This week, Pittsburgh Mayor Bill Peduto criticized Gov. Wolf’s plan to sell $3 billion in pension obligation bonds. In a meeting with editors and reporters from the Pittsburgh Tribune-Review, the city’s Democratic mayor explained that this same plan nearly led Pittsburgh into bankruptcy and that:
“One out of every $5 we spend every year just goes back to paying those old bonds. Not only that, but our debt ratio is higher than New York City's when they went bankrupt.”
With Pittsburgh facing a $1.2 billion pension obligation, Peduto said “[t]here has to be a new mechanism from the state in how pensions are paid.”
Luckily, there is.
Peduto, along with a number of mayors and local government officials, supports state legislation that would reform the municipal pension plans. Specifically, these bills would put new employees into a 401k-style plan, and move pensions out of the collective bargaining process. There is a growing bipartisan support for municipal pension reform across the commonwealth.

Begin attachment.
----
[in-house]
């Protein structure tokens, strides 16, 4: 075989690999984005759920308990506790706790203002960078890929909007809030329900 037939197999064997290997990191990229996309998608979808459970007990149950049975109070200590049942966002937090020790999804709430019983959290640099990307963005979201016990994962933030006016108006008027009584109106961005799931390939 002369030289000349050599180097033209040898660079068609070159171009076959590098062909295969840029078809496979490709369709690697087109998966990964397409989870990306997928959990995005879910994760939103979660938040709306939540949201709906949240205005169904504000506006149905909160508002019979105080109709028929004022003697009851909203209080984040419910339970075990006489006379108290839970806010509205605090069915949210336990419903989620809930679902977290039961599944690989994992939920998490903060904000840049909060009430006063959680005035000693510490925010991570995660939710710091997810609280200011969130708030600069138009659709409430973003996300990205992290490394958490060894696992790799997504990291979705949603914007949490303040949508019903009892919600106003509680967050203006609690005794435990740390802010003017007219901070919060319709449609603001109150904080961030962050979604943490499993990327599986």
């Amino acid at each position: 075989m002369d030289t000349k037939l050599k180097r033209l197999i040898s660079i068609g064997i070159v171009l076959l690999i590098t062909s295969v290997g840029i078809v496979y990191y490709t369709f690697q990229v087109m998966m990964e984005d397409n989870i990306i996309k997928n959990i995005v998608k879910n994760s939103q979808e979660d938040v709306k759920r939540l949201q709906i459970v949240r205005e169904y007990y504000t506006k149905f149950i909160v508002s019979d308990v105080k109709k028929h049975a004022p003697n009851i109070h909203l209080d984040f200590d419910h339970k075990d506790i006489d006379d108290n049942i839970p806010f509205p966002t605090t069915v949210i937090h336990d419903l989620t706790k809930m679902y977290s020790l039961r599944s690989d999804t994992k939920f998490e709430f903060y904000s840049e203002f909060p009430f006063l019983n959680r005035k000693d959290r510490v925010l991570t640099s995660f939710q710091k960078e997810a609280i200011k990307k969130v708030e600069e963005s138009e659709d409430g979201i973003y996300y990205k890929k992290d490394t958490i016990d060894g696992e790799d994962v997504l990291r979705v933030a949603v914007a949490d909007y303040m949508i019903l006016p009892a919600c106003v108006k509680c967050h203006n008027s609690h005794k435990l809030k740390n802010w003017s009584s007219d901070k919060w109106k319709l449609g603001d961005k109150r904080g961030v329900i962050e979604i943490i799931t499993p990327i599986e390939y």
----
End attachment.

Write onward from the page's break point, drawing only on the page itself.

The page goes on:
And Peduto is far from alone in criticizing Gov. Wolf's ill-conceived pension obligation bond plan. Financial experts and rating agencies across the country have warned against using pension bonds to try to repay debt with more debt. Many cities, like Pittsburgh, and several states have tried to use pension bonds to get out of a bad financial situation—it hasn't worked yet.